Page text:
Biloxi Breaks Ground On Hope Six Housing Development

A longtime vision of new, affordable housing in East Biloxi is a step closer to reality.

Construction work is underway on the nearly sixty million dollar development called "Hope Six".  Two dilapidated "barracks style" public housing projects were demolished to make way for a more modern neighborhood of town houses and single family homes.

Leaders of the Biloxi Housing Authority have faced some significant hurdles with the project. Problems included dealing with the resignation of the former executive director and questions from HUD about a failure to meet certain project deadlines.

But despite the challenges, Wednesday's long awaited ground breaking brought out the smiles.

"He is the one I think really needs the biggest round of applause on this. Delmar," said Dean Wilson, as he introduced the chairman of the Biloxi Housing Authority.

Chairman Delmar Robinson shared how his vision for Hope Six began. He told the crowd about a visit he and his wife made several years ago to a rundown housing project.

"And we went up to Bayou Auguste. And we saw how sad it looked. And I told her at that time, if given the opportunity that we would do something about it," Robinson recalled.

Annita Moore lived in one of those dilapidated projects.

"If you lived in Bayou Auguste, you knew what to expect. You wasn't going to get a high quality home," she said, as she viewed the project  now underway.

Moore is excited to see construction of her new neighborhood. When the project was first announced, she was skeptical.

"There was just woods. And I thought this was eventually going to be a casino's property. And I just really gave up hope of Hope Six," she admitted.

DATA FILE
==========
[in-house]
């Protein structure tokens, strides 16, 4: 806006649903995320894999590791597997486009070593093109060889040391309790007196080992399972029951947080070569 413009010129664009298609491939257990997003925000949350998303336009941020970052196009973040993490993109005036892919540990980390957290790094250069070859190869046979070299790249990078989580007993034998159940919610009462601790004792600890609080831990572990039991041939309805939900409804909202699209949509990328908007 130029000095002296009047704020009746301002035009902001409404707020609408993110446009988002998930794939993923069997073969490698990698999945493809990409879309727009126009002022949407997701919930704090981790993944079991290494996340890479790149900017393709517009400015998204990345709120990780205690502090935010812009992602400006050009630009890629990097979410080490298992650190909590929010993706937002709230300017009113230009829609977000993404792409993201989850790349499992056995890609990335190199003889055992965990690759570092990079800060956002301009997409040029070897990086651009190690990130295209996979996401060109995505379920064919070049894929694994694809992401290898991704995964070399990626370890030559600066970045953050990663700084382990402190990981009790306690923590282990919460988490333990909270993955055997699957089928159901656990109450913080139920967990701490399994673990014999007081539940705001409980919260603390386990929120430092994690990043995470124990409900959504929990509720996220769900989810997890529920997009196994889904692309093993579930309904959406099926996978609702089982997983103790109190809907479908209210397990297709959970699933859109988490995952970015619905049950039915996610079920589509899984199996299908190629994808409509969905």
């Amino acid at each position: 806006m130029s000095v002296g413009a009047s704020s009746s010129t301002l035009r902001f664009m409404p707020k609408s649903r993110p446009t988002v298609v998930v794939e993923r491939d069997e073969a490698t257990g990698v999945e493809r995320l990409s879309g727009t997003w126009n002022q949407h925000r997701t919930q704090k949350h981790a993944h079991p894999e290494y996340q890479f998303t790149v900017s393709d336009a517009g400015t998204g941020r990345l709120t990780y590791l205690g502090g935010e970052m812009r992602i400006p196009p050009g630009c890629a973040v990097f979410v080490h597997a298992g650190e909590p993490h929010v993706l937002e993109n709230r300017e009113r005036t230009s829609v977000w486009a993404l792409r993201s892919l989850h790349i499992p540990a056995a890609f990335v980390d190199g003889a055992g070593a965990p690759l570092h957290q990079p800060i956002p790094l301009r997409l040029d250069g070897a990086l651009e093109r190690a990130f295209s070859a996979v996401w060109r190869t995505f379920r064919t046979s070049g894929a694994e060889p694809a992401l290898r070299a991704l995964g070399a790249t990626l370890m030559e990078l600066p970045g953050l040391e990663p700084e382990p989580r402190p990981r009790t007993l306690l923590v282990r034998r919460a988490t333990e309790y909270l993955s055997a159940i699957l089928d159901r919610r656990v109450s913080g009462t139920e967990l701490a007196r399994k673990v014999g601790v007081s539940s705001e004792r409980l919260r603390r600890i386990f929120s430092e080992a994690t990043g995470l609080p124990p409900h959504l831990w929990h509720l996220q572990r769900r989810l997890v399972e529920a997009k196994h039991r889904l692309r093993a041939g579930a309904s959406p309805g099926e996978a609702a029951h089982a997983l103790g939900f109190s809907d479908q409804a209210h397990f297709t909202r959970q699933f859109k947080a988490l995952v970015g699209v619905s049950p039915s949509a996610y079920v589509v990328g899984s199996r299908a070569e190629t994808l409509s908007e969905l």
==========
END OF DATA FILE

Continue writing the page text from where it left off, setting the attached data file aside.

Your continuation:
The ground breaking and the work already underway helped restore that hope.

"This at least puts the naysayers at ease to see we are moving to a positive effort to bring new and affordable housing into our community, ward two," said Biloxi city councilman, Eric Dickey.

Last month, WLOX News reported that HUD was threatening to withhold federal dollars from the Hope Six project because of its failure to meet certain deadlines. That prompted the housing authority director to travel to Washington two weeks ago in an effort to resolve those problems. Now, the necessary checkpoints, which include the pouring of eight foundations, have been addressed to HUD's satisfaction.

Housing authority vice chairman, Dean Wilson, says it's time to move forward.

"We can't wait to get started to get some houses for people to live in that are nice, affordable and that they want to live in," he said.

Annita Moore is also excited about the prospect of moving into one of the new units.

"You know, they're changing the atmosphere and the houses completely. So, that's a plus," she said.

A total of 233 mixed income housing units will be built on the site of the old Bayview-Bayou Auguste property. The first homes should be ready in about a year.

Along with that initial development, the Hope Six plans call for even more new housing in East Biloxi. The master plan is for 387 housing units, including single family homes and an elderly housing complex.